The Royal Mail is issuing a collection of eight special stamps remembering battles from the Wars of the Roses.
The new range will be released on Tuesday, May 4 to commemorate 500 years since the Battle of Tewkesbury, where Edward IV finally defeated the House of Lancaster.
Each stamp features a battle scene painted by Graham Turner, a renowed Medieval artist whose historically accurate paintings you can find in many books on the period, and are available in the Promenades Travel shop.
We asked Graham to tell us about this new series and the excitement of being involved.
How does it feel having your images chosen for these special stamps?
I am very proud to have had my paintings chosen for such a prestigious project, and it’s wonderful to think of my work travelling around the country - and the world – on people’s letters and parcels. I hope it helps bring this colourful and dramatic period of history into the public eye.
Several of the images that have been chosen are oil on canvas paintings that are more than 4ft wide, so there’s been a huge reduction in scale for the stamps, but I think they’ve reproduced remarkably well and retained the essential gist of the paintings.
Has this project been long in the planning?
I was approached in 2019 when Royal Mail were considering the Wars of the Roses as a future stamp. The battles had already been chosen so I supplied existing images for the stamps, and subsequently quite a few others for the presentation pack when Royal Mail realised the depth of Wars of the Roses subjects I’ve painted over the years.
Why is it important that we continue to remember the Wars of the Roses?
I have focussed on researching and painting the Wars of the Roses for over twenty-five years now, and I am currently working on a book of my Wars of the Roses art that is due for publication in 2023.
It is a fascinating period of history, full of strong characters exhibiting the full range of human personalities (no different to today), strengths and weaknesses, set in a turbulent world of colourful pageantry, knights in shining armour - and bloody battles.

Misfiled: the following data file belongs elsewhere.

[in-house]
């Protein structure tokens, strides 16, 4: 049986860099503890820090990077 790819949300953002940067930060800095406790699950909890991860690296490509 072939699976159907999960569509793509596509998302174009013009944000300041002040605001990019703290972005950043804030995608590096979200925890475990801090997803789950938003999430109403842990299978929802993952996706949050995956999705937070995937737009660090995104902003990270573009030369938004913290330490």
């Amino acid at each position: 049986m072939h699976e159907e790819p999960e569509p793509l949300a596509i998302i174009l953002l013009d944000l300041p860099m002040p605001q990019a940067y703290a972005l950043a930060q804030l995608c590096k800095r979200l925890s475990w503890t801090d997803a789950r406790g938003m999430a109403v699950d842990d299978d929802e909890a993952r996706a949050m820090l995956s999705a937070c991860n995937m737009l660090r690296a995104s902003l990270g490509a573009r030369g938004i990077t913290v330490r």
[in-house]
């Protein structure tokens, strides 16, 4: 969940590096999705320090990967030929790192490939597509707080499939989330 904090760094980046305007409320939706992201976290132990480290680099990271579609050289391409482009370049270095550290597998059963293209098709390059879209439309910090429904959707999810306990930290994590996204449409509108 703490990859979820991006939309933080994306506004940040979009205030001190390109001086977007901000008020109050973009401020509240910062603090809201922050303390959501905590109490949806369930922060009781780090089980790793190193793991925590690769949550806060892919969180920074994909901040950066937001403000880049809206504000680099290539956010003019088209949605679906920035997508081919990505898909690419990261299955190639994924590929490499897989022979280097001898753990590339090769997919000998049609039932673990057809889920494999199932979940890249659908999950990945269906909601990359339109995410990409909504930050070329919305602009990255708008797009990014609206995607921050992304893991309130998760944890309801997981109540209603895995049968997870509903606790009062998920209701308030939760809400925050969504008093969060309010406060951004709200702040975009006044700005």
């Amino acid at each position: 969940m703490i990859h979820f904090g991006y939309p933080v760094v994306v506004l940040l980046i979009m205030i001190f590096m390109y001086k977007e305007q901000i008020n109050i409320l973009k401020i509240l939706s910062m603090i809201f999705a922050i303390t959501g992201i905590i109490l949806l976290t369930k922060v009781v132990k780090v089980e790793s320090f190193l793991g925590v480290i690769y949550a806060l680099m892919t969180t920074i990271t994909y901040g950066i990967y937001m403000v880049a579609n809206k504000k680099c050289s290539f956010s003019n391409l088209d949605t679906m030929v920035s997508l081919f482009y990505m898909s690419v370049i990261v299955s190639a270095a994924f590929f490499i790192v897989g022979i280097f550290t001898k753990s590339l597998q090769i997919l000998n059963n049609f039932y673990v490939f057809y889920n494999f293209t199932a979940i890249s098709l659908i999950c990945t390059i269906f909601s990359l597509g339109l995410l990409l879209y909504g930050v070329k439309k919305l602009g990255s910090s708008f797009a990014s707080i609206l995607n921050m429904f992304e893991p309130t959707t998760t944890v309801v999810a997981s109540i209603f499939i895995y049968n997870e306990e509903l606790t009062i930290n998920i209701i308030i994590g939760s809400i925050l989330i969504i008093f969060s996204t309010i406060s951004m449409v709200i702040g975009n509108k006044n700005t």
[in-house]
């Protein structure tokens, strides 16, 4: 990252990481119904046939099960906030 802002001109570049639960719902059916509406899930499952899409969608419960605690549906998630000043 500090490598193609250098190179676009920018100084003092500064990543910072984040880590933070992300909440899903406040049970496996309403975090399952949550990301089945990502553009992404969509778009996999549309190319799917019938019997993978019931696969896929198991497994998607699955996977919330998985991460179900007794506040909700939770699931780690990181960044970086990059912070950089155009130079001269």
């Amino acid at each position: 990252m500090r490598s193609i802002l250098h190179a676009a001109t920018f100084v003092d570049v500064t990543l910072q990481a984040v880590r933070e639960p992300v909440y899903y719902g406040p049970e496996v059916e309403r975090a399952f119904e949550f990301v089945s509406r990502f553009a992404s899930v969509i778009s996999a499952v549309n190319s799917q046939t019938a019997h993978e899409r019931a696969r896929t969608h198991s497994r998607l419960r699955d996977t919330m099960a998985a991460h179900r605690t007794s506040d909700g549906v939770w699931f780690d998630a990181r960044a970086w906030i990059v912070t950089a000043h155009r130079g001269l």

You couldn’t make up a more dramatic script, with such twists and turns, triumphs and tragedies. It is also a poignant warning of the mess we humans can get ourselves into, often with similarly tragic results.
We live on the same land where these events took place (not so long ago in the grand scheme of things), and can walk in our ancestor’s footprints on the battlefields where they fought to settle their differences – or those of the lord they followed – and many lost their lives. It is important we remember, to think of those who lived before us, and ideally endeavour to learn something from their lives.
What advice can you give to any budding historical artists?
To those who are similarly inspired to paint historical subjects I would repeat what I constantly try to remind myself – focus most of your effort on getting the foundations right, the people and settings, all of which we can see before us if we open our eyes and look.
Get this looking natural and real in your paintings and drawings and you’re almost there - the carefully researched costume or armour is the finishing touch.
Buy the collection: the full set of stamps features the battles of St Albans, Northampton, Wakefield, Towton, Edgcote, Barnet, Tewkesbury and Bosworth, and includes stamps, postcards and presentation packs.
The range is available for pre-order here, https://shop.royalmail.com/special-stamp-issues/the-wars-of-the-roses
You can buy prints of Graham Turner's original paintings in the Promenades Travel Shop. See them here, https://promenadestravel-shop.com/collections/medieval-art-painting-by-graham-turner
(Photo credit: Royal Mail)